|Display Resolution Maximum||3840x2160 pixels||3,686,400 pixels||3840 x 2160 pixels||8,294,400 pixels||3840 x 2160 pixels||3840 x 2160 pixels|
|Screen Size||32 in||27 in||27 in||27 in||32 in||27 in|
|Item Dimensions||9.13 x 29.14 x 19.3 in||10.6 x 28 x 20.2 in||21.2 x 25.2 x 8 in||25.16 x 21.65 x 9.41 in||13.8 x 33.4 x 21.8 in||25.3 x 13.7 x 18.5 in|
|Item Weight||28.6 lbs||18.3 lbs||16.7 lbs||17.6 lbs||25.8 lbs||18.8 lbs|
We know what it takes for ideas to become reality. The passion to craft every detail until it leads to brilliant work. The BenQ BL3201PH Designer Monitor with 4K high resolution (3840x2160), 100% sRGB and a variety of modes including CAD/CAM, animation. Make inspirations come alive.
Top customer reviews
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- The picture is gobsmackingly beautiful. Bright, sharp. I don't have color calibration equipment, but the factory default colors look great to my fairly sensitive eye... except for the non-uniform backlight issue below.
- Build quality seems excellent. No bleed. No dead pixels. Relatively thin bezel with no unnecessary lights on it.
- The Anti-Glare coating is well calibrated... effectively prevents glare, but not grainy. I can still easily see each pixel.
- Unlike the first round of 32" 4K monitors, which used IGZO panels and required MST (Multi-stream Display Port), this new round uses IPS and only needs SST. I only know if 3 models currently: Samsung U32D970Q, Eizo EV3237, and this BenQ which is far less expensive than the other 2, and unless you need Adobe RGB I can't see that it gives up anything to those others. So it seems like quite a bargain.
- With Windows 8.1 it was plug-n-play and spectacular right out of the box with both my machines. In fact when I tried to install the supplied drivers it said I was already using the latest.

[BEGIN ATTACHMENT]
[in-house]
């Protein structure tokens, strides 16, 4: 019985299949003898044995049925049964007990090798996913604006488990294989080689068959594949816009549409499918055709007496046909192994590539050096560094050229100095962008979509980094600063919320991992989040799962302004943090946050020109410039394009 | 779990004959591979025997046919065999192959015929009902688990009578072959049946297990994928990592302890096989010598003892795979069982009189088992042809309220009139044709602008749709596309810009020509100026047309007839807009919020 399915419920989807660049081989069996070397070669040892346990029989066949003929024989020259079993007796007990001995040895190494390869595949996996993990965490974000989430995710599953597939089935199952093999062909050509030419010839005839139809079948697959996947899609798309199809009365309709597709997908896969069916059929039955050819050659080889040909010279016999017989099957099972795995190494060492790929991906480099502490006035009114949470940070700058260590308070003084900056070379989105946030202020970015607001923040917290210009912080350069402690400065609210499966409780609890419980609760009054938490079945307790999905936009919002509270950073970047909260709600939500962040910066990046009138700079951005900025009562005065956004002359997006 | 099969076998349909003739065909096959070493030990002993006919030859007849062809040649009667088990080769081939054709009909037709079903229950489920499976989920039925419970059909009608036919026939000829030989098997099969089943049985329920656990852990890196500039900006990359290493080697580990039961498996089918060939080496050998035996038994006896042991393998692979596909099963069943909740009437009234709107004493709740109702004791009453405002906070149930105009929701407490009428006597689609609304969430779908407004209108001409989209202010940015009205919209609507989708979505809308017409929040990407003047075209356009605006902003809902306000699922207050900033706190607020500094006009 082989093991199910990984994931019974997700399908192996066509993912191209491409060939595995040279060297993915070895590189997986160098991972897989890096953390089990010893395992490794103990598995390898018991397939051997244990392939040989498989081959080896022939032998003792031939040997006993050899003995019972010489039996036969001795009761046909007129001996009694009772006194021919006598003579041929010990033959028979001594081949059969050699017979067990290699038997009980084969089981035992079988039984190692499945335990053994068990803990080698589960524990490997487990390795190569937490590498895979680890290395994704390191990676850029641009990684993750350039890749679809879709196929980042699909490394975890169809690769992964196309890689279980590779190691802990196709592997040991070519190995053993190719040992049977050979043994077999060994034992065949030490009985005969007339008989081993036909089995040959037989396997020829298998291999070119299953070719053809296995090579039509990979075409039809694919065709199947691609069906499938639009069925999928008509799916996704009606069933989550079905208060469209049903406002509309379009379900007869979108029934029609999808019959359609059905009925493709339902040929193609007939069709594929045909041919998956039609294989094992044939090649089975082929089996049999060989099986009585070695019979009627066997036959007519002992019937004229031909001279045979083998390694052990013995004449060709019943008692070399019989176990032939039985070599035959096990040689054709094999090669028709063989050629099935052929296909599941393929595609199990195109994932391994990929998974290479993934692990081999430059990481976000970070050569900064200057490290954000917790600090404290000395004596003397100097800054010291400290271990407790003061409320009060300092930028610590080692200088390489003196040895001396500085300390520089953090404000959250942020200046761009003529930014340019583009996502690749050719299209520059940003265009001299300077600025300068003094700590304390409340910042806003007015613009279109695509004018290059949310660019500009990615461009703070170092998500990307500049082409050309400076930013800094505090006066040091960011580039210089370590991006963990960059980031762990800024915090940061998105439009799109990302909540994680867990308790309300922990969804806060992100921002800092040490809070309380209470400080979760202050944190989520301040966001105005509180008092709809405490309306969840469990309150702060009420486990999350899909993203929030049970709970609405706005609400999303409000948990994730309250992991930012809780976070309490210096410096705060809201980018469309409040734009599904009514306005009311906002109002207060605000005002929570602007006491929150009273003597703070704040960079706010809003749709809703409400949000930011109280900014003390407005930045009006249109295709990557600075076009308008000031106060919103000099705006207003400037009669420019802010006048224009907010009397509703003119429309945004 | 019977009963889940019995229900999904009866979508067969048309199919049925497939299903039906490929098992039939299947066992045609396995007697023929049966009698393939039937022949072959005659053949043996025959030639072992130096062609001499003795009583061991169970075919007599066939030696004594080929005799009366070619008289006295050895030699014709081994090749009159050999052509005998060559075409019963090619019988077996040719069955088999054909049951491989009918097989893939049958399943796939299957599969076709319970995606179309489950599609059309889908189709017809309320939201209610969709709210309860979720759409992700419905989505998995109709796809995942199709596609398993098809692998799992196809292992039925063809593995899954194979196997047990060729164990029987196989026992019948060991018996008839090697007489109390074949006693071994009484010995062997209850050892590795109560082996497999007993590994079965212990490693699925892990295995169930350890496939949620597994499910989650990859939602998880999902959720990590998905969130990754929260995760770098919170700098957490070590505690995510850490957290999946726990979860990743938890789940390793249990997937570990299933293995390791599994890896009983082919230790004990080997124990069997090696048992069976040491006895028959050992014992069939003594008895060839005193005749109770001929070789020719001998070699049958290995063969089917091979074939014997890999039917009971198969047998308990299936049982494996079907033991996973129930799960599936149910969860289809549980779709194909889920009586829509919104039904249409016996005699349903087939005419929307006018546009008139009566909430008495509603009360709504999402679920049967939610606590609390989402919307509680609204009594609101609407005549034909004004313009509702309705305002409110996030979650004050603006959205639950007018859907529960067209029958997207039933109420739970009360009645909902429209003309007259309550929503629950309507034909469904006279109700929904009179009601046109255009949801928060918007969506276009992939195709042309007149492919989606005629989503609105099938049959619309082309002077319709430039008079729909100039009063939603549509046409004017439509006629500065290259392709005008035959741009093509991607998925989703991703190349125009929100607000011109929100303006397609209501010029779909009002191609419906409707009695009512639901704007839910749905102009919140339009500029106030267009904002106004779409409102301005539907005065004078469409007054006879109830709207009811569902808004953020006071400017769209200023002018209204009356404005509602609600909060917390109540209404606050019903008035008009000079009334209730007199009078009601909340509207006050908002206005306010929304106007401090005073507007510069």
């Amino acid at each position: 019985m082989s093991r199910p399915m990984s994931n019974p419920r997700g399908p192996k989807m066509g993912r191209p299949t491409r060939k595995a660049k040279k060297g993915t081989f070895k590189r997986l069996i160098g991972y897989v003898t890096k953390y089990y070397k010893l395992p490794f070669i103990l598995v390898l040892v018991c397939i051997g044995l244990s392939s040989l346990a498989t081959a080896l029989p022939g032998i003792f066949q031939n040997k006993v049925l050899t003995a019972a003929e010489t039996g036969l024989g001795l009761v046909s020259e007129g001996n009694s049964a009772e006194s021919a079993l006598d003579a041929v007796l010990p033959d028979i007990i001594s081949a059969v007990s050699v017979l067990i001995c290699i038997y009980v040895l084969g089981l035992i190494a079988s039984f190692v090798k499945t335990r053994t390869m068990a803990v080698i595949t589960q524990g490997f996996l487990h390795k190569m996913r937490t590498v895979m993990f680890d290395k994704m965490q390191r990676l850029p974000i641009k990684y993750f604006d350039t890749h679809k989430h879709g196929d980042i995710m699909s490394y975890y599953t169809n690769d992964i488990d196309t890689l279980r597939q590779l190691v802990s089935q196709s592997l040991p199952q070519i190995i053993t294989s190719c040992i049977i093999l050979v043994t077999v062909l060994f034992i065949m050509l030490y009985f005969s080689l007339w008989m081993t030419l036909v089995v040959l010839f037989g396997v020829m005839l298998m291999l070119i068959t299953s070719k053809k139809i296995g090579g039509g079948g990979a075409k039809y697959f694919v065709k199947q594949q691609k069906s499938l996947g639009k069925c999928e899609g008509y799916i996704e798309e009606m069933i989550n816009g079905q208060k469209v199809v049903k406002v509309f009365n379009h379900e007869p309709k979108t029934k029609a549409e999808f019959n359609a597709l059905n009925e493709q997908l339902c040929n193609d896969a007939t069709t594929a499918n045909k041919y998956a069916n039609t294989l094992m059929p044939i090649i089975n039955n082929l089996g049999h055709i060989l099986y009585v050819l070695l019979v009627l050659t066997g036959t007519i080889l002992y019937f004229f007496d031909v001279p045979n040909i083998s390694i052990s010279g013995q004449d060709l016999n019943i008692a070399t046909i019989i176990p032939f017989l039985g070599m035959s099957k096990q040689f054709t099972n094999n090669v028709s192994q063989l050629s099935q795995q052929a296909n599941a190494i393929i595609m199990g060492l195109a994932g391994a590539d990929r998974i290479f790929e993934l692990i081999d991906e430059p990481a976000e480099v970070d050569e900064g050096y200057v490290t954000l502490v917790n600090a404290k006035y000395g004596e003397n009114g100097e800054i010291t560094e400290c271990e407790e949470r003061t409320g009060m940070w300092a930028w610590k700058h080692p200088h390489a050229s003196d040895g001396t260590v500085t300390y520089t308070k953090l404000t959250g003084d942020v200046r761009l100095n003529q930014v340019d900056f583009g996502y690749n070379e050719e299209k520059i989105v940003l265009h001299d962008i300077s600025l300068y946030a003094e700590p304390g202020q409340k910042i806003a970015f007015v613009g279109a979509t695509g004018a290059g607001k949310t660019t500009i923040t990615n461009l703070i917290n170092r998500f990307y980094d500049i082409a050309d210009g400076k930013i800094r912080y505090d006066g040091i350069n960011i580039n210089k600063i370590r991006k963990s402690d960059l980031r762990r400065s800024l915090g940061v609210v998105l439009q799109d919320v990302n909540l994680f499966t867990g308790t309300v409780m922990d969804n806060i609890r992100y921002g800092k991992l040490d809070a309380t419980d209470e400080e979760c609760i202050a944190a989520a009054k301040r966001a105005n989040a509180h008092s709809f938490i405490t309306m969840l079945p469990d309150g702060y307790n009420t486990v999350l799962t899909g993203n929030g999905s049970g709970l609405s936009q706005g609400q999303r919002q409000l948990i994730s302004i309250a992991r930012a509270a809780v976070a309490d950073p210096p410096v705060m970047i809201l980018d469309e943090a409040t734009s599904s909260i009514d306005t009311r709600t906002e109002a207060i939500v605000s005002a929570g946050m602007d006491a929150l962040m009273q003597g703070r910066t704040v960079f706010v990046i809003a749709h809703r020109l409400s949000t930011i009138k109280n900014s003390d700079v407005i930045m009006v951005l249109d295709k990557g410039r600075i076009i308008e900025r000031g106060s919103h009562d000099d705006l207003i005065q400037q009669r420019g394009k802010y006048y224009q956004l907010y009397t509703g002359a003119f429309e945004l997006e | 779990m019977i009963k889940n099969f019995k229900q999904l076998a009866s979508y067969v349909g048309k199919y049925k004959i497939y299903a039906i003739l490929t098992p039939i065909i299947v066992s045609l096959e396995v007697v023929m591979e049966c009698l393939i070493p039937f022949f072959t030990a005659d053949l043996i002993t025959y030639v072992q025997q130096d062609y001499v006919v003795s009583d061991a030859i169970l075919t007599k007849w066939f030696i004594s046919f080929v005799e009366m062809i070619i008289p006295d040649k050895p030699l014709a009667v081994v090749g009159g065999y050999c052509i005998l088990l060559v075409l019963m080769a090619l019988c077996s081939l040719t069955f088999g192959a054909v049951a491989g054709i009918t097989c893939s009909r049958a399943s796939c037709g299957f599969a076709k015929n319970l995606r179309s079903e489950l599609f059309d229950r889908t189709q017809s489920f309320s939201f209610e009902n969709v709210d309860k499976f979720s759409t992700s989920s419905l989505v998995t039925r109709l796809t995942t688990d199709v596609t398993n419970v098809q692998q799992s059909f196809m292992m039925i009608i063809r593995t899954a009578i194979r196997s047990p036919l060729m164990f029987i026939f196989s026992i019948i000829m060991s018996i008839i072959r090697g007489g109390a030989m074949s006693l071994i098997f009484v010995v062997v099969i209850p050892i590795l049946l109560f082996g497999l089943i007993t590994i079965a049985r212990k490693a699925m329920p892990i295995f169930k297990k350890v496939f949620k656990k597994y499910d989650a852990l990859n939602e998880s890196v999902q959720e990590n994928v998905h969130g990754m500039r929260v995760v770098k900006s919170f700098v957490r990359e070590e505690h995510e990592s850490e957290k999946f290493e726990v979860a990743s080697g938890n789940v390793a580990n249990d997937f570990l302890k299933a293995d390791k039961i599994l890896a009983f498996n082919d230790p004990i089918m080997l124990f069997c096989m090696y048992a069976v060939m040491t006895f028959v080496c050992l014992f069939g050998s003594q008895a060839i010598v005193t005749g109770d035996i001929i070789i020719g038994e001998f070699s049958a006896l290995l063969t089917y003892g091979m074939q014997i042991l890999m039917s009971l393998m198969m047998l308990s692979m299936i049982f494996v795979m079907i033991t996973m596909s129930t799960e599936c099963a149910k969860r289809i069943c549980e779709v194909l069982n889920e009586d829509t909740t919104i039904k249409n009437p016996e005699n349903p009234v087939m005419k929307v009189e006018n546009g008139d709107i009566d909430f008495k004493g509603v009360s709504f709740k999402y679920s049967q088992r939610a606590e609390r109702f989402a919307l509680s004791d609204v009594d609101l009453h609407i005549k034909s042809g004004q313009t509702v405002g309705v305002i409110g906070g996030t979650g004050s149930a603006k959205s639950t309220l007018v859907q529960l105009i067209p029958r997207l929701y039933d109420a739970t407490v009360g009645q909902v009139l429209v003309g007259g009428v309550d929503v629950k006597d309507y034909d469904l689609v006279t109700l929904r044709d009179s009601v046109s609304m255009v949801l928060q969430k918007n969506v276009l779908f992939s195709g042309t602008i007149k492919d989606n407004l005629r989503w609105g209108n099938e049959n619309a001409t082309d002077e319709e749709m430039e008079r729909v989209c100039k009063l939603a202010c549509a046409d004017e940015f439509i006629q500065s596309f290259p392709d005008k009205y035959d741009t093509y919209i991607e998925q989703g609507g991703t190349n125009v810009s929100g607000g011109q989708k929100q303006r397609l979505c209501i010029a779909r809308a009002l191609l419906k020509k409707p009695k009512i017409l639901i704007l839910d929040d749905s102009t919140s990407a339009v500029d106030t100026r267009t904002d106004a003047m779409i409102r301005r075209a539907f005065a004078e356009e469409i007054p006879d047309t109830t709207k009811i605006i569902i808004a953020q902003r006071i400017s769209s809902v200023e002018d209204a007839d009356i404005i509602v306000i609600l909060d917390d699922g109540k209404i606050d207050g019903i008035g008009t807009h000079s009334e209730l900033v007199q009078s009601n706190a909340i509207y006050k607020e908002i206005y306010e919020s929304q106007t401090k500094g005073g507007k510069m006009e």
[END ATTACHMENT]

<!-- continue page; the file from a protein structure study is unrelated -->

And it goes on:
- I like the "Eye protect" feature, which adjusts the brightness of the display based on sensed ambient light. Seems to work well.
- I like the ECO sensor, which detects my presence and puts the display in standby after I'm away for 40 sec. When I come back, by the time I've sat down the display is back on and ready to go.
- A hockey-puck like remote control has customizable buttons for direct access to some settings, particularly picture modes.
- Biggest issue I'm seeing is non-uniform color across the display. This is most noticeable by making a blank white document take up the whole screen, the white looks warmer on the left and cooler on the right. See the attached pic. If I can get this 1 thing improved, I will give it 5 stars.
- Since I tend to use 2 computers at the same time connected to the monitor, I need an efficient way to switch between them. A DisplayPort KVM switch would be ideal, but they tend not to support KVM resolutions, except for "secure" ones that run up around $800 and don't work with keyboards and docking stations that have usb hubs. So I was hoping the monitor would support efficient switching between its 2 display port inputs, but it doesn't. It would be so easy for BenQ to allow assigning inputs to the customizable buttons on the remote control, but they don't. They provide "Display Pilot" software which lets you choose settings, including, input selection from software, but weirdly it includes every input except the mini-DP!? So 3 button presses on the remote is about the best I can do.